Whether Sherlock Holmes , Hercule Poirot or any mystery or suspense story, the big reveal at the end answers all questions. It’s the final revelation of information that has previously been kept from the characters and/or the viewers— ”Soylent Green is people!” It’s the turning point from confusion to awareness— ”Luke, I am your father”. Oops. Spoiler alert.
In the animation and motion graphics industries, the term “reveal” has come to mean any “magical” on-screen visual effect that exposes something that wasn’t there before the effect. Acting as a “wipe” or “transition”, it generally moves across the screen exposing the revealed message in its wake. To create the magic, particle systems (the tech term for a bunch of 3D specks) are usually employed. I use them in both 3D and 2D work. Particle systems produce dynamic fluids like smoke, fire, dust and sand, liquids and snow which are all great materials for making reveals. As the fluid passes in front of the viewer and disappears, the message appears behind it.
As one who “makes magic happen”, I like to use them and my clients ask for them and love the results. Reveals work perfectly for presenting logos and unveiling products. They add a stimulating visual to hold the audience attention and direct focus. Ooh, shiny!
Watching a logo, or text, create itself in “real time” is always exciting, especially if it can create itself out of seeming chaos. I currently have reveals of the Linea Forma logo and our blog logo, looping on the front page of our website. The letters of the type and any other graphic elements of the logo are birthed from nowhere by seemingly random colored blobs running all over the surface until they form into the logos. It’s a powerful and hypnotic effect, even for type-only logos. Logo reveals work great for websites and trade show displays, where a static use of the corporate logo might not catch the viewer’s eye in a limited timeframe. They work because there is constant movement that is clearly building to a revealing conclusion, and the viewer has to pause for the visual reward, even if they already know the conclusion.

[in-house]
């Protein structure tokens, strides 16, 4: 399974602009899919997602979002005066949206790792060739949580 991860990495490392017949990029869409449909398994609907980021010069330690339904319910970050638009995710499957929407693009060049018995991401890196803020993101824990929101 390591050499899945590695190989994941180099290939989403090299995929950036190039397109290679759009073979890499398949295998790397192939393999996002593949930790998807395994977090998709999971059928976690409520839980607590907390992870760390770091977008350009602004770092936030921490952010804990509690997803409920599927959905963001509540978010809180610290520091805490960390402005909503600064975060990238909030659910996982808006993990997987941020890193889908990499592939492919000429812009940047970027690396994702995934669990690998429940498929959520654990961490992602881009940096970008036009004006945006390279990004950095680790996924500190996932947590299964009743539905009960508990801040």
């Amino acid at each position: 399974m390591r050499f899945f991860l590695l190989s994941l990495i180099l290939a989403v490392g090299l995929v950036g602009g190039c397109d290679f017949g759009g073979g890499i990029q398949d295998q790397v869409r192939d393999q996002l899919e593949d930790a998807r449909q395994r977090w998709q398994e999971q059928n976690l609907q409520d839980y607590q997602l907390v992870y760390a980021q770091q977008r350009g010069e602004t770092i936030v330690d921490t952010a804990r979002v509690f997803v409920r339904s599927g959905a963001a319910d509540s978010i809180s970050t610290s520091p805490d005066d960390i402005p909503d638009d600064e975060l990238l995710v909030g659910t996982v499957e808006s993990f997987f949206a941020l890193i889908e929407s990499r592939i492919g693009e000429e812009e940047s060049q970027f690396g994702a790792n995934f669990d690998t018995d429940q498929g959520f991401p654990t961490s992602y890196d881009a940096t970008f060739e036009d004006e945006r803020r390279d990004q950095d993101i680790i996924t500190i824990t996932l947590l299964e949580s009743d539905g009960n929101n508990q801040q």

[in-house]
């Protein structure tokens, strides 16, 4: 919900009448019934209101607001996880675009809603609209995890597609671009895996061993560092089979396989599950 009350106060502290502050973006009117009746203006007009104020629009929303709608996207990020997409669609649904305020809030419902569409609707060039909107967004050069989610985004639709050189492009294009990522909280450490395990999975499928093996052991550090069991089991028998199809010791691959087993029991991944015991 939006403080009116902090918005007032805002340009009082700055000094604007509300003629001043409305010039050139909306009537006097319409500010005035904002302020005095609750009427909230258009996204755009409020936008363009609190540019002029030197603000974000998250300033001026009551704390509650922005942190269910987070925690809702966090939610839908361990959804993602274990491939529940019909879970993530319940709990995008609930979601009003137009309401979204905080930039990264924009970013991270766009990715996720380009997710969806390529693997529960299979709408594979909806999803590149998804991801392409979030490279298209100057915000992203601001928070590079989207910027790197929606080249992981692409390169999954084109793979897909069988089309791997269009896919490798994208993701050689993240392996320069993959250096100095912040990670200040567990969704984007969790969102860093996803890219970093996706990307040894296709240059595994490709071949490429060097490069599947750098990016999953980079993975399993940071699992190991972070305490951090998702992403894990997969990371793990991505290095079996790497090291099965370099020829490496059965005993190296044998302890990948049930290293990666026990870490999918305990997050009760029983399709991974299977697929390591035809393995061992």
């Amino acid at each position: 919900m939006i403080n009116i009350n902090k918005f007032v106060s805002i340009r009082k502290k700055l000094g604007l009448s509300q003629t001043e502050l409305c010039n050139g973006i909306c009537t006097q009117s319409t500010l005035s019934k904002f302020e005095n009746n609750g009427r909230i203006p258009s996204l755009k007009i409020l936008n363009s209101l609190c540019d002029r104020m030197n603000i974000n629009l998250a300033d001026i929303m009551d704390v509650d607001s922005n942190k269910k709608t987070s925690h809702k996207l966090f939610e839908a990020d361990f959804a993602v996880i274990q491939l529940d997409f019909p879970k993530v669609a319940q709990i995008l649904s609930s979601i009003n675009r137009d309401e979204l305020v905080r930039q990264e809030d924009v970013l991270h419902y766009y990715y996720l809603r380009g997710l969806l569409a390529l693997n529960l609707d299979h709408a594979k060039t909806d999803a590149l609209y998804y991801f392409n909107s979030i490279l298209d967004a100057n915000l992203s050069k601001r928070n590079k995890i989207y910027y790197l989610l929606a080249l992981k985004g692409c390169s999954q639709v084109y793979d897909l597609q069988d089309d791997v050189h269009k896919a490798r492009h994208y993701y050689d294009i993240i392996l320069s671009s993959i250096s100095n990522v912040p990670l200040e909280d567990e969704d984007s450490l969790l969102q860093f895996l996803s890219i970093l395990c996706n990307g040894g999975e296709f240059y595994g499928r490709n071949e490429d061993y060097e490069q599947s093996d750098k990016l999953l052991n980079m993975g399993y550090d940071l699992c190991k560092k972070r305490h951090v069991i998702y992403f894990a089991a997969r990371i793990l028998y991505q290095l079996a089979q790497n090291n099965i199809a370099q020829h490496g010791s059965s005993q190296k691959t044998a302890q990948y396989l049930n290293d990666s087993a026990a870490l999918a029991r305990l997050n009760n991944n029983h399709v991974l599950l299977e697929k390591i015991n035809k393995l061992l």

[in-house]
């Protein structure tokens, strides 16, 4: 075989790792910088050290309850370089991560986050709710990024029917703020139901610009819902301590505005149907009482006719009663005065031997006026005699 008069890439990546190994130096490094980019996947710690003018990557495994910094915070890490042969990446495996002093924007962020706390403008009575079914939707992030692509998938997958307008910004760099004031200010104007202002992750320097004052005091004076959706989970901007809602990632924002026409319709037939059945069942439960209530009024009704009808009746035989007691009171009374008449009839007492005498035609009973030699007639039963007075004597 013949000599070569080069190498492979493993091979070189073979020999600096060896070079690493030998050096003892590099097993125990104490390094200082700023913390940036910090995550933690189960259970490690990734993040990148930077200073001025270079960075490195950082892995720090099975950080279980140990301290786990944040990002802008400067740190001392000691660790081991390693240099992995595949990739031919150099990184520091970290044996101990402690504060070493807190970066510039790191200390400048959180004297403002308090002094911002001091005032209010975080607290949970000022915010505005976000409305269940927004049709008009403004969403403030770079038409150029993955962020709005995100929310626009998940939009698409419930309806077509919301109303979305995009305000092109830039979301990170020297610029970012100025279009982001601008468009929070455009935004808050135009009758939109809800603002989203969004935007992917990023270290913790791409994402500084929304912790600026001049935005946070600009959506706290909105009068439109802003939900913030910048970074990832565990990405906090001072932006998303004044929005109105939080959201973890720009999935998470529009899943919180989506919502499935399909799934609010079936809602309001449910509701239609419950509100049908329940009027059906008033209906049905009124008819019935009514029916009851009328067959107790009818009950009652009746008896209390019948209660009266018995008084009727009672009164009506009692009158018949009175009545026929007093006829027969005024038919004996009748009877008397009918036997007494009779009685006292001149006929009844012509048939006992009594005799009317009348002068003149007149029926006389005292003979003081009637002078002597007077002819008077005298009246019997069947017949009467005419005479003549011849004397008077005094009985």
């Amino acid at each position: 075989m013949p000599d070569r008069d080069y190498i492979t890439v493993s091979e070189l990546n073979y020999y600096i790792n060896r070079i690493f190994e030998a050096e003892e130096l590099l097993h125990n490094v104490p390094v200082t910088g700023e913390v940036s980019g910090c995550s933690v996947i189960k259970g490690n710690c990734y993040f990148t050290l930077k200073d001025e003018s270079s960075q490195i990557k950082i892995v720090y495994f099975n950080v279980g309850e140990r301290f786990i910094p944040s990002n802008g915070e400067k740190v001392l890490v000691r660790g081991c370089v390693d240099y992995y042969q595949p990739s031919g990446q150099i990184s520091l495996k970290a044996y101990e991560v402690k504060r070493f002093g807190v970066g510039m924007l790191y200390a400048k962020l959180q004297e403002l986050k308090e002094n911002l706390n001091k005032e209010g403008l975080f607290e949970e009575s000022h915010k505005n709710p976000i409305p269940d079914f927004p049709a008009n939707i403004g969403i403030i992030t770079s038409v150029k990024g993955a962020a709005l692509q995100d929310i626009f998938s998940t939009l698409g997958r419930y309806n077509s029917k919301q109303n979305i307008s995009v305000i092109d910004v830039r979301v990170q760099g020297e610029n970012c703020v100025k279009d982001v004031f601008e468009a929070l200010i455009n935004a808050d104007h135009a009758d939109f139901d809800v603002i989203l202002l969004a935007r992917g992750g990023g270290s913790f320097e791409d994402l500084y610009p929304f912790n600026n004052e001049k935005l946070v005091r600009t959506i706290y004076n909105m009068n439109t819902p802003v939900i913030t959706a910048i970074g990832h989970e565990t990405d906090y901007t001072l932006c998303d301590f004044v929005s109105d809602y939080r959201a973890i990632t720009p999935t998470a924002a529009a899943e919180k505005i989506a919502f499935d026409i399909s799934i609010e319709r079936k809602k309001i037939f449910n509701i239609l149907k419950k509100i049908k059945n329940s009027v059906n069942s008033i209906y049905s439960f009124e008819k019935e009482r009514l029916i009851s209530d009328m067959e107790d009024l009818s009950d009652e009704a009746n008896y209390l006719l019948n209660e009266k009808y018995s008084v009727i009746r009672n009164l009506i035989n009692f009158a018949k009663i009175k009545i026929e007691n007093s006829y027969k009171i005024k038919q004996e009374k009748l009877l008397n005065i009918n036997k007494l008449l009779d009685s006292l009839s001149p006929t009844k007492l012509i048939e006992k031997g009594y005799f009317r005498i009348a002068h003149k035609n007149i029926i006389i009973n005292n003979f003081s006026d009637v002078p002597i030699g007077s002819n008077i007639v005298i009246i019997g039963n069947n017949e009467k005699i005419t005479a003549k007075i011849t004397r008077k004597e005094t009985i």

The product reveal is similar to yanking the sheet off a covered artwork at a gallery opening. It’s a mystery what the final image will be until the moment of the reveal. But digitally, the sheet can become anything, and become an experience in itself, extending the revealing moment, while enhancing it. On a recent project, a pair of swirling fluid shapes of contrasting colors spin upward and slowly evolve into the actual new product as the fluids disappear. The entire process is interesting and captivating, and the reveal of the product is the payoff, more so than the static product alone.
If you are considering something different to catch your audience’s attention, this might be one way. Let’s talk about it.Share this: